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The humble Australian Bass are an iconic freshwater fish on the East coast and are a staple amongst freshwater and tidal fisho’s for many reasons. They can be caught everywhere from the inland dams through to the eastern mountain streams, even down to the brackish and salty coastal water. Australian Bass is a readily available target species for beginner and advanced anglers alike, and no matter how many you catch that explosion on a lure never gets old!
Bass fishing can be broken into 2 distinct styles, fishing in rivers and fishing in dams. While most lures can be used for each when working structure, unlocking success in dams can be more difficult as sometimes you aren’t casting at the visual snags and rocks, but rather suspended fish on banks, points and basins. Spoons, vibes and paddle tail plastics are great for determining the depth of these fish and getting onto good numbers.
Matt Townes - Mail Order Assistent Manager at Motackle & Outdoors
When targeting Bass in river systems and structure holding fish, it’s important to carry a spread of lures designed to be fished at different depths. Determining where bass are feeding in the water column and what on will allow you to fish more effectively for longer. Using lures like beetle-spins and chatterbaits are great presentations for working out what depth the fish at and are a staple when the going gets tough.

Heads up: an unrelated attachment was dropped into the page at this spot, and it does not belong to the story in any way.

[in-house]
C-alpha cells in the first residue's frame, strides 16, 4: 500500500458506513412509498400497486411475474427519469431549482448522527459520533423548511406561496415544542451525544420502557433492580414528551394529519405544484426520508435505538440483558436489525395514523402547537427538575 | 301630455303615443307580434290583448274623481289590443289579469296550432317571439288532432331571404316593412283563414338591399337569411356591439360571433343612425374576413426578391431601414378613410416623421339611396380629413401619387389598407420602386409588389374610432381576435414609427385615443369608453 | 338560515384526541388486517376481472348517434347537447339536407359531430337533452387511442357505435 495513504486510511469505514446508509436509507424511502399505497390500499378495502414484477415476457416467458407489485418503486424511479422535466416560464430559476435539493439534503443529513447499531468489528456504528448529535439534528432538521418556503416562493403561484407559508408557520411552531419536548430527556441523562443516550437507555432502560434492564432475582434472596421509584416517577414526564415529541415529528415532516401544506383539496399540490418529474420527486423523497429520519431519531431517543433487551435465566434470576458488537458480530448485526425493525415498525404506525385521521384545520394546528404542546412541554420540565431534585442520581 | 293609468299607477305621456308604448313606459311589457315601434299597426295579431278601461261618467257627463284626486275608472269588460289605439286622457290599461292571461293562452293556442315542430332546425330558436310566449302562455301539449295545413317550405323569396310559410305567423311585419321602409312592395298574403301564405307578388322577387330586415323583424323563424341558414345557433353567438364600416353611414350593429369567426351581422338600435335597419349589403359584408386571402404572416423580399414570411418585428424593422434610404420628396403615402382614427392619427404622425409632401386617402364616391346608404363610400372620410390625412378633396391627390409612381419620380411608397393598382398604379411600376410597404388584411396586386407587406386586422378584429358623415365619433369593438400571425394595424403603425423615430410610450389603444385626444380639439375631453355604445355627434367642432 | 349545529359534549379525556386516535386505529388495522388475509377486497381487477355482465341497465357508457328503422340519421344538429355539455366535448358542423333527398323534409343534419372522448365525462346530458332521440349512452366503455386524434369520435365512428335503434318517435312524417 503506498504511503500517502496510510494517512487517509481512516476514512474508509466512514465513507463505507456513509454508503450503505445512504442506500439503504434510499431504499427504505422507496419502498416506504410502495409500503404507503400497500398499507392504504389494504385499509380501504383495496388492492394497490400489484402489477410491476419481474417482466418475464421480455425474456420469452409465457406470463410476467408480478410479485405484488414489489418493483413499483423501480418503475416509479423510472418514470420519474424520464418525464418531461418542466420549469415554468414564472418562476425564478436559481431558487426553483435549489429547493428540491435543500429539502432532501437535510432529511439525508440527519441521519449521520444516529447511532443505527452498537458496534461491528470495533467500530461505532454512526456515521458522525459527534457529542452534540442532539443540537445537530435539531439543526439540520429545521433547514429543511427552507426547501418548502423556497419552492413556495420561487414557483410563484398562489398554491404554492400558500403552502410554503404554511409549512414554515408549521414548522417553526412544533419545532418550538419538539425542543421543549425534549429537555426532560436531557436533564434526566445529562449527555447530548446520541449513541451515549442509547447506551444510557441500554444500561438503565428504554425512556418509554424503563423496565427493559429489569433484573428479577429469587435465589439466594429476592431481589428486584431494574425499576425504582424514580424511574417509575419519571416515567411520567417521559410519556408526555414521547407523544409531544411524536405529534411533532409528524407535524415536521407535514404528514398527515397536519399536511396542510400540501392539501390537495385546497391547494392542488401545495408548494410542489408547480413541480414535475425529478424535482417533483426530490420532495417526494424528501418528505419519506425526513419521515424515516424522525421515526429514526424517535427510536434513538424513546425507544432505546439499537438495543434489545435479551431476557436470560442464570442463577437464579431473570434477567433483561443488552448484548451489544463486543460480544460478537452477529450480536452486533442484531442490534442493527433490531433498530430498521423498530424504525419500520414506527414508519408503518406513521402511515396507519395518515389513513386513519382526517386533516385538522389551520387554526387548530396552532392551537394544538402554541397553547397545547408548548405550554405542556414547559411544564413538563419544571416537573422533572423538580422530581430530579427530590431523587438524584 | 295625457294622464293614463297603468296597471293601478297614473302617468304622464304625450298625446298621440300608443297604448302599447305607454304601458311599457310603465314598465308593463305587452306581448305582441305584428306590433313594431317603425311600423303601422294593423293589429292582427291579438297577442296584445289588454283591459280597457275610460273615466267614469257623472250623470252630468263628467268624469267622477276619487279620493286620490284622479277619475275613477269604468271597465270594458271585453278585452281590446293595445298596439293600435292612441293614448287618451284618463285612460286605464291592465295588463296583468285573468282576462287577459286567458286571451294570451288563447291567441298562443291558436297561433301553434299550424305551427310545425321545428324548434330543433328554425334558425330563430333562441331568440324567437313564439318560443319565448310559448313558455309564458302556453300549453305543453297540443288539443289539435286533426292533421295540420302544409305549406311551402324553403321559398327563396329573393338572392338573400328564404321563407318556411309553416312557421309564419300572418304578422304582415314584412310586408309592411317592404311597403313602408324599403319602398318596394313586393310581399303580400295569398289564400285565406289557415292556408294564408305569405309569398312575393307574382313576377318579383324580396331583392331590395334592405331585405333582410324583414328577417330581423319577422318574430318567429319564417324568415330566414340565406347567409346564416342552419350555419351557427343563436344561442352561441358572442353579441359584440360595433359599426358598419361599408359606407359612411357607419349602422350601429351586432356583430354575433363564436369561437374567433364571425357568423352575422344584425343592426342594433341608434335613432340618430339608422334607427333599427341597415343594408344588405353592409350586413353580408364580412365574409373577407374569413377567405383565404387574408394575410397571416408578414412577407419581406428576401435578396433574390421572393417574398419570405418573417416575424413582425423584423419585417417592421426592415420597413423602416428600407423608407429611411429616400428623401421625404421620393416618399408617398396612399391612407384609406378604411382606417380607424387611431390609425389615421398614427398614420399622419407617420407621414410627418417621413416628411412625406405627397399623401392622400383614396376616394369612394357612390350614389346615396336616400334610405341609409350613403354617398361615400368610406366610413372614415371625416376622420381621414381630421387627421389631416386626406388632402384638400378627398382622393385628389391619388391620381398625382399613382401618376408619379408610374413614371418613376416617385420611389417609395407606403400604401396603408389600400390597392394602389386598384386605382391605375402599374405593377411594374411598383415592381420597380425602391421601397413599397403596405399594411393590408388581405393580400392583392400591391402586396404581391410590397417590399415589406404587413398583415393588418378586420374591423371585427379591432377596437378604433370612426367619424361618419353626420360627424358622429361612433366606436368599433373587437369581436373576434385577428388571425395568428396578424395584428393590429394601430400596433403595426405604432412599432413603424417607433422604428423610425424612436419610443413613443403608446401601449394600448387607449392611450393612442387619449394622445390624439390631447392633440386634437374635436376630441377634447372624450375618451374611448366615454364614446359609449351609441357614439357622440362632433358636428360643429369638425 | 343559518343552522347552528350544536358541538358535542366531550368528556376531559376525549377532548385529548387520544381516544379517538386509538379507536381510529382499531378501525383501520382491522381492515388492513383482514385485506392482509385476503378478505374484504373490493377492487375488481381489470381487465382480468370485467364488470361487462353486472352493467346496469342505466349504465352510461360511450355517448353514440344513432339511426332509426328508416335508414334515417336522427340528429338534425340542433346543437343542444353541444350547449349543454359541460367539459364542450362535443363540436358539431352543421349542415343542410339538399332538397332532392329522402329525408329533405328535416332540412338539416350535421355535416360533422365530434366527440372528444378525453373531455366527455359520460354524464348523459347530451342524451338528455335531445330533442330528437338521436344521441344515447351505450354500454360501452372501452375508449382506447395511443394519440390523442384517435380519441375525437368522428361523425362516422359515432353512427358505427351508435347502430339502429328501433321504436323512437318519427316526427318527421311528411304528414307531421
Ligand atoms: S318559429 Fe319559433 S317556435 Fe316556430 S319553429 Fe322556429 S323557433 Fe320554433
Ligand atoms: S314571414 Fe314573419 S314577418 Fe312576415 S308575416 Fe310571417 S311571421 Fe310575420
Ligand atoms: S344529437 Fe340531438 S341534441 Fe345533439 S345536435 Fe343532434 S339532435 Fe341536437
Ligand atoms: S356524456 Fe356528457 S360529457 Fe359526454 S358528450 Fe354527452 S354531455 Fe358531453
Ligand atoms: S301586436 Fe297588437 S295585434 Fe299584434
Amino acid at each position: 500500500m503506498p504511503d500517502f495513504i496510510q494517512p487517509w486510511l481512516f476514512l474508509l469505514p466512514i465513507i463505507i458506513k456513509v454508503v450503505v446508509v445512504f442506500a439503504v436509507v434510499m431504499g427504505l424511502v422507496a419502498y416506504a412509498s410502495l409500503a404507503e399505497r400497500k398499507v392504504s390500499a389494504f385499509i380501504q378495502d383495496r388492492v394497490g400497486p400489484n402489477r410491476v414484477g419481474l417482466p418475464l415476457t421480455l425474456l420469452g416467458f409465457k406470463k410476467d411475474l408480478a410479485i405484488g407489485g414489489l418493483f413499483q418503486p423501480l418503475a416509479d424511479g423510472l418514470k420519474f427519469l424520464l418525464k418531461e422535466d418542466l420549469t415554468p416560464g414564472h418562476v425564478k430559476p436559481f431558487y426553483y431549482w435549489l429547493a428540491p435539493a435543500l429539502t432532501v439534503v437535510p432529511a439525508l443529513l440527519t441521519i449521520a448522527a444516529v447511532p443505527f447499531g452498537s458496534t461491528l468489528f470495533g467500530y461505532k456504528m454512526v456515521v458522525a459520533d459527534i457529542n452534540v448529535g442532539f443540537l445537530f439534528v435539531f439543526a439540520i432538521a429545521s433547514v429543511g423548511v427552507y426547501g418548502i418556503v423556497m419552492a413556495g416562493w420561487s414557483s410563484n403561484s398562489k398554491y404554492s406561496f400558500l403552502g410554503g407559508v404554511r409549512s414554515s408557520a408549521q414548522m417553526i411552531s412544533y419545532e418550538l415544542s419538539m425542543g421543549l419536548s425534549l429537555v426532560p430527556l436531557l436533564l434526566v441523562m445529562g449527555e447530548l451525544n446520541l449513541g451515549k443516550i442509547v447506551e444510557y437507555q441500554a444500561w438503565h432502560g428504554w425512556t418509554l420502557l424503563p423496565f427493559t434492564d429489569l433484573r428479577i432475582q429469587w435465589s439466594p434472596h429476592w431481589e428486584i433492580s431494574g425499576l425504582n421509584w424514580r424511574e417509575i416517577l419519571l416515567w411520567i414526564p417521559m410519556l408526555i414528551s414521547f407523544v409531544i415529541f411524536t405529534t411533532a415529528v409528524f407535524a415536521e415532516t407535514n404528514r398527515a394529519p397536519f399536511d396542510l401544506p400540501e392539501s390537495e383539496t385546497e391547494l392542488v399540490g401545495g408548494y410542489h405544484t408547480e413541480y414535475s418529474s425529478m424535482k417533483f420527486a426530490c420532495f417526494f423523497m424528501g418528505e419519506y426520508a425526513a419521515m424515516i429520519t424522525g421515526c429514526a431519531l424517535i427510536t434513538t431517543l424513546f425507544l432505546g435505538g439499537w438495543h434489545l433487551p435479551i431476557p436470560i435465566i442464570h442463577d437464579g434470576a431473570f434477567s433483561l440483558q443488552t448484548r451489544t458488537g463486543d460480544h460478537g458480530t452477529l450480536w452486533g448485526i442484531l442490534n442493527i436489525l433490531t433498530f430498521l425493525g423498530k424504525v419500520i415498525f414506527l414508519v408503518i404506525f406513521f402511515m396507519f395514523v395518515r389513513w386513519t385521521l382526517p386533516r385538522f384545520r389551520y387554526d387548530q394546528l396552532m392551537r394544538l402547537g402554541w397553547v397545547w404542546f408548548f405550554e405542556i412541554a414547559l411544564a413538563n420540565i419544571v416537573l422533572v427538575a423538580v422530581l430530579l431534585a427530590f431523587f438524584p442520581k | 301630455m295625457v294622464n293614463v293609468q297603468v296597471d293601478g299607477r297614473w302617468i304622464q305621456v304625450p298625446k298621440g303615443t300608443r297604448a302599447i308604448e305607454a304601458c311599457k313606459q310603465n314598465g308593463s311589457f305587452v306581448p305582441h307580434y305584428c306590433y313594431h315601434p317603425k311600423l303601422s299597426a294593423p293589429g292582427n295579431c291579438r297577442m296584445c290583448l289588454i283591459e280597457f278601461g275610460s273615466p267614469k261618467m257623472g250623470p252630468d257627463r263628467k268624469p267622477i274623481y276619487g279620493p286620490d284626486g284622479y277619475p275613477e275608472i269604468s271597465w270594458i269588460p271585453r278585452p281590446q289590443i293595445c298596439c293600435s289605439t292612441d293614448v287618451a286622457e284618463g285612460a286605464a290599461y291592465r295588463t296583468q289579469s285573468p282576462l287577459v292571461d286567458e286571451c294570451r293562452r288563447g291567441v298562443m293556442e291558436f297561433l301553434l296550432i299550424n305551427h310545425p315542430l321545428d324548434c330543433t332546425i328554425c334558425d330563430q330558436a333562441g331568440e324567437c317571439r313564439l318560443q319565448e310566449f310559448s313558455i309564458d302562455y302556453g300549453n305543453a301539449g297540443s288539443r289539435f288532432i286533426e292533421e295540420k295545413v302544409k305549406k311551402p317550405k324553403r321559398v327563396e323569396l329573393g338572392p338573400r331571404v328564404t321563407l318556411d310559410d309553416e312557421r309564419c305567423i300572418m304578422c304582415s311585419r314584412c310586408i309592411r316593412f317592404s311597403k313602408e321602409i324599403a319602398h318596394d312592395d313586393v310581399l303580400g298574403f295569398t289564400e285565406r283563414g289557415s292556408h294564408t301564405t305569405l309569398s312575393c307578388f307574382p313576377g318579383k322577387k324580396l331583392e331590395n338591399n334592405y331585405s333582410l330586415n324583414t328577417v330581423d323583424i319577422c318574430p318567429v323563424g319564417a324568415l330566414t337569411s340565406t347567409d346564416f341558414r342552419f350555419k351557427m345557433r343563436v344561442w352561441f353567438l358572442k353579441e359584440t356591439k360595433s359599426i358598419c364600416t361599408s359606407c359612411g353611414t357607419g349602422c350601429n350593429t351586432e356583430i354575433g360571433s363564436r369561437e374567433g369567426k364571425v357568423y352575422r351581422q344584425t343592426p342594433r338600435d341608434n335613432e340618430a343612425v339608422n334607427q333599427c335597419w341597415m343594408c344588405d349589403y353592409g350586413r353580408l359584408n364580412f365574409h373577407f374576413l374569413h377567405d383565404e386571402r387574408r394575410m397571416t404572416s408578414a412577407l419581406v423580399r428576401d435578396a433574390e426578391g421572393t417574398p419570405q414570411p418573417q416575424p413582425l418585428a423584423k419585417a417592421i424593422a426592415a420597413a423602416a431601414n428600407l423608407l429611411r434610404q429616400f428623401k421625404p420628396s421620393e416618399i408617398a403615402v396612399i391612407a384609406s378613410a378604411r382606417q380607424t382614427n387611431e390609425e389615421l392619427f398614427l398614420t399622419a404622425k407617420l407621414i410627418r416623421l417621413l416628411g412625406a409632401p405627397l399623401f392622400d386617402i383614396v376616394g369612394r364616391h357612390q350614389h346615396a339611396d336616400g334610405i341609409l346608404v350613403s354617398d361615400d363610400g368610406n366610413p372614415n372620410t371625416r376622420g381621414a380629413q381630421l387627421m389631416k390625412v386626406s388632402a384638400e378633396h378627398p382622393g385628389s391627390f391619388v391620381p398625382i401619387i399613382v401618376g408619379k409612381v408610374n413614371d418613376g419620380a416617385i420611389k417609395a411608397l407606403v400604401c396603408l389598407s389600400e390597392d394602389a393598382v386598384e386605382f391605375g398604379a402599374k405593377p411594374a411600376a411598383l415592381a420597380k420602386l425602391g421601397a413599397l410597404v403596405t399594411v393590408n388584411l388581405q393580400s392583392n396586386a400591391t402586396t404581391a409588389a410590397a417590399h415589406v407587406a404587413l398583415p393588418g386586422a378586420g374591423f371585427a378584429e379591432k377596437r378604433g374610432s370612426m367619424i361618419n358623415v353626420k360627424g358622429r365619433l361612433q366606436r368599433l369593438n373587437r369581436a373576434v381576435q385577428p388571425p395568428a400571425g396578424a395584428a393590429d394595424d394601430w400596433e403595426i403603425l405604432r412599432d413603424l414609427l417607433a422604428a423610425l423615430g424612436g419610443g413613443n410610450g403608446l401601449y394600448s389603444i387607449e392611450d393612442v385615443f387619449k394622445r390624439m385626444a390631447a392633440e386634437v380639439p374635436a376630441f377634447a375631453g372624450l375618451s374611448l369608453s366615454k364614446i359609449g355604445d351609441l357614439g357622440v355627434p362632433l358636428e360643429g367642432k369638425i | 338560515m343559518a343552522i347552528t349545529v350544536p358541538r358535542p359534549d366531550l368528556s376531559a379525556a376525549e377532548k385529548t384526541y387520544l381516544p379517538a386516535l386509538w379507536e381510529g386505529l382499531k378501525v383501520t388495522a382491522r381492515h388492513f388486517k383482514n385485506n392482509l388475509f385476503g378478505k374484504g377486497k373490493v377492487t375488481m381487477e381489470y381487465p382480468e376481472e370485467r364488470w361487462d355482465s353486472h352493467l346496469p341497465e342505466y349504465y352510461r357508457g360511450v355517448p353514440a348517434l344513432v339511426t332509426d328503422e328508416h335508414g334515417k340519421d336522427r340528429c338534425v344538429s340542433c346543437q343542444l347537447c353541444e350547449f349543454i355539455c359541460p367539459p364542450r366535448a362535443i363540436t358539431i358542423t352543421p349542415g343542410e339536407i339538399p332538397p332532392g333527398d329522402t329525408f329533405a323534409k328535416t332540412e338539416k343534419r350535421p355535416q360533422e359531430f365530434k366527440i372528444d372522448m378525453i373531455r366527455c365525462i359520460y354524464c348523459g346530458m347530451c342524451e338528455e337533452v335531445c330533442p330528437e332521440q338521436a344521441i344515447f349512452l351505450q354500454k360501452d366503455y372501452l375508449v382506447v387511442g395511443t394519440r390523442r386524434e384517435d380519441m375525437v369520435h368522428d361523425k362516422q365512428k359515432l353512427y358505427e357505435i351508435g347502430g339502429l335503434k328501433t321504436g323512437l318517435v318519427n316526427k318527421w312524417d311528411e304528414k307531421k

Nigel White - Warranty Officer / Purchasing Assistant at Motackle & Outdoors
When chasing that surface bite late afternoon and early morning are the best windows. Keeping an eye on the banks for what’s around for bass to feed on will quickly help you unlock that addictive surface bite. Walkers like the Halco Night Crawler or D-style are fantastic for fishing over lay down timber and rocky out crops for bites. If the cicadas are singing, it’s a great sign that lures like the Tiemco Soft Shell and Megabass Siglett twitched slowly out from under tree covered banks, won’t last on the surface for long!
Bass holding in structure that won’t come to the surface will often take a slow rolled spinner bait or a Keitech Swing Impact paddle tail. If the fishing is a little slower, a swap to a small chubby or twitched suspending minnow could make all the difference. Sam Howard - Estuarine Specialist. Manager at Motackle & OutdoorsLastly, when the sun is at its highest, quite often Bass will feed deeper in the water column. Jackall TN60’s, although the world’s best snag attractor, do a great job in deeper holes and rock walls. Deep timber and really snaggy bottom requires pitching jigs like the Bassman All Terrain by themselves or bulked out with a plastic like the Keitech Flex Chunk. These weed guarded jigs are more difficult to snag and great for getting slurped off the bottom.
James Axton - Marketing and Web Content at Motackle & Outdoors
So this summer get back to basics, grab a light fishing rod and target some of the most fun you can have on the East coast chasing the “humble” Australian Bass.
- Matt Townes - Mail Order Assistant Manager at Motackle & Outdoors